Earlier this month, an appellate court in Mississippi issued a written opinion that should serve as a warning to anyone injured in a motorcycle accident and planning on filing a claim with either the other driver’s insurance company or even their own insurance company. The case presented the court with the opportunity to discuss how an insurance policy’s per-person limit can limit or prevent derivative claims from being filed by the loved ones of the injured party.
The case was filed by two plaintiffs, who were married. The husband was involved in a motorcycle accident that was caused by another party. His wife was not with him at the time of the accident. After the accident, three insurance provisions were triggered:
- The at-fault driver’s policy;
- The plaintiffs’ insurance policy that covered the motorcycle; and
- The plaintiffs’ insurance company that covered two other vehicles.
Both of the plaintiffs’ policies had an underinsured motorist provision, whereby the policy would compensate the policyholder in the event that an at-fault driver’s insurance coverage was insufficient to cover the policyholder’s injuries.
The husband received the maximum per-person benefit under the at-fault driver’s insurance coverage as well as from one of his own policies’ underinsured motorist provision. However, the wife then attempted to file a claim under the couple’s other policy, seeking compensation for her loss of consortium. Loss of consortium is essentially a way that courts can compensate someone for the loss of companionship that was caused by an accident.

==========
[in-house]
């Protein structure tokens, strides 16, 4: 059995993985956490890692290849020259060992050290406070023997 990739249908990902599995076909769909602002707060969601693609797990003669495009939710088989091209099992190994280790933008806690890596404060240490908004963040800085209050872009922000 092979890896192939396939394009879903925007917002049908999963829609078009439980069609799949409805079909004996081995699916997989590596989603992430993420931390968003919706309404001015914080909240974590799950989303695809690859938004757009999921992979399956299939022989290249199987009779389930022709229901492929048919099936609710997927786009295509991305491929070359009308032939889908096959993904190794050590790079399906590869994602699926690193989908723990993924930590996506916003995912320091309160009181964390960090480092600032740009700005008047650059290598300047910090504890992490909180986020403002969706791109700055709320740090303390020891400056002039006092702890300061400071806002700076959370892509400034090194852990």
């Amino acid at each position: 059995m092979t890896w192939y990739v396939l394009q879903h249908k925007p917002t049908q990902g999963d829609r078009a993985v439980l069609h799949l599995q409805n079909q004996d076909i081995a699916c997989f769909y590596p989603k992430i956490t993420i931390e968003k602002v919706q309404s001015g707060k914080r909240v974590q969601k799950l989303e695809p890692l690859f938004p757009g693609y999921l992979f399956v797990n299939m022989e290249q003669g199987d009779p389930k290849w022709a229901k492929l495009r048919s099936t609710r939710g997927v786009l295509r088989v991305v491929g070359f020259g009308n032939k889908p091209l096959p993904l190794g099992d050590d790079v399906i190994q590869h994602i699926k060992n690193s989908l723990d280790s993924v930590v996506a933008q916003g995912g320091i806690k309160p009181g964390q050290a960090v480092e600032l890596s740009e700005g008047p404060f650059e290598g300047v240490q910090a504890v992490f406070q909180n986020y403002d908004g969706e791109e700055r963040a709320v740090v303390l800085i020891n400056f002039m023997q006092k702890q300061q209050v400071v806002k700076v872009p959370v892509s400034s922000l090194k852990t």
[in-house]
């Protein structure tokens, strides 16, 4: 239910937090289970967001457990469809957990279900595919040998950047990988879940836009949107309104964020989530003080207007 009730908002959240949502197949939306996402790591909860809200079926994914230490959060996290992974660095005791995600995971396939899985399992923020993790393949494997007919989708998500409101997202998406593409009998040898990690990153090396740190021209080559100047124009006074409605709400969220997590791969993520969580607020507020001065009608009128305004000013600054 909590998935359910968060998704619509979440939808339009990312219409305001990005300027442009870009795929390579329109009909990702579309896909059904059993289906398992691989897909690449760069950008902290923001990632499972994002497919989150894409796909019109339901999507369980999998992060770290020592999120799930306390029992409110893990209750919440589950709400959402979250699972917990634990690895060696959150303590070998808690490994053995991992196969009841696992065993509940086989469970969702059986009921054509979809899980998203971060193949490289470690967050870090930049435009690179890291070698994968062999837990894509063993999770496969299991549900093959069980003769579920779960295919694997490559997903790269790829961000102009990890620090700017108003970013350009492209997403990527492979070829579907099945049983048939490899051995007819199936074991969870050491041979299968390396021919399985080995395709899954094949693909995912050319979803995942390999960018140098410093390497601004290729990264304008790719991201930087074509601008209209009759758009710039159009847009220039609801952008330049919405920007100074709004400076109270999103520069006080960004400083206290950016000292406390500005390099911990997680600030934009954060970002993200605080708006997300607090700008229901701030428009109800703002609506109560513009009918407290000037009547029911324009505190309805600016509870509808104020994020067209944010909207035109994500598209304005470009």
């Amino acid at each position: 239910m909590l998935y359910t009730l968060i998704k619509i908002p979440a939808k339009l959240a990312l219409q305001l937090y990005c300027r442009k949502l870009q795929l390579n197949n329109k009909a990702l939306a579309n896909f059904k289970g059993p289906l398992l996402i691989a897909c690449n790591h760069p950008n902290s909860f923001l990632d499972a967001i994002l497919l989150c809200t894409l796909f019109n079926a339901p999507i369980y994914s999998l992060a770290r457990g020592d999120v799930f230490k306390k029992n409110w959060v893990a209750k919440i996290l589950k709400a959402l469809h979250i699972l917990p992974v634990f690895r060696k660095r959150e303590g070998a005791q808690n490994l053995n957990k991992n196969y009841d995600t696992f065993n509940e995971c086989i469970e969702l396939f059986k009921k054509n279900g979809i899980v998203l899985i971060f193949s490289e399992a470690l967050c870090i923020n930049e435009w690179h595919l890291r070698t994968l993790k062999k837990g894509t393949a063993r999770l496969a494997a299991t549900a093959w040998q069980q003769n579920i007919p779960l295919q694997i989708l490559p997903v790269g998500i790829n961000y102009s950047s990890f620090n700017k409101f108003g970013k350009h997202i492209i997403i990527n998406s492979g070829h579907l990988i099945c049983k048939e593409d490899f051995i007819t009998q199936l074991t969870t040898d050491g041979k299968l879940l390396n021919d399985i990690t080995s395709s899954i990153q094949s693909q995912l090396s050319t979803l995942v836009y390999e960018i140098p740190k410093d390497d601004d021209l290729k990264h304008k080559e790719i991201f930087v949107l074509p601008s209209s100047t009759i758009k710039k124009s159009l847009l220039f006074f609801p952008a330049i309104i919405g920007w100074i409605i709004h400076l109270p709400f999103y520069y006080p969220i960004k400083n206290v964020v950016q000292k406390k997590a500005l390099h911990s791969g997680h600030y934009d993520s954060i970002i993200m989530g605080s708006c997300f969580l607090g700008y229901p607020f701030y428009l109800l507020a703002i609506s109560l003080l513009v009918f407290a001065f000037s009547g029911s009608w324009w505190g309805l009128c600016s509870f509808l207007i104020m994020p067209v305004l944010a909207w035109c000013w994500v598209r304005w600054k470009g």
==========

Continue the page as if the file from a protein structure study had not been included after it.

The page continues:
The insurance companies disputed the wife’s claim, arguing that the per-person insurance policy limit was satisfied when the two insurance companies settled the claim, and her derivative claim fell under that limit. Essentially, the insurance company claimed that the per-person limit applied to each person who was actually injured, rather than to someone who is making a derivative claim based on another person’s injury.
The court agreed with the insurance companies and dismissed the wife’s claim for loss of consortium. The court explained that the clear language of the insurance policy limits coverage to each injured person and does not cover each person who makes a claim against the policy. As a result, the husband will be permitted to keep his insurance coverage payout; however, the wife will not be permitted to seek additional damages for loss of consortium.
Have You Been Injured in a Maryland Motorcycle Accident?
If you or a loved one has recently been injured in any kind of Maryland motorcycle accident, you may be entitled to monetary compensation. It is important for victims to realize, however, that they will almost certainly have to deal with at least one insurance company during the process. Do not let a savvy insurance company representative convince you to give up any of your rights. Instead, you should consult with a dedicated attorney to ensure that you are well represented throughout the negotiation process. Call 410-654-3600 today to schedule a free consultation with a knowledgeable personal injury attorney today. We will not charge you for our services unless we can help you obtain the compensation you deserve.
More Blog Posts:
Physical and Financial Recovery after a Serious Bicycle Accident, Maryland Motorcycle Accident Lawyer Blog, published March 9, 2017.
Drivers May Have a Difficult Time Seeing Motorcyclists and Bicyclists, But That’s No Excuse for an Accident, Maryland Motorcycle Accident Lawyer Blog, published March 30, 2017.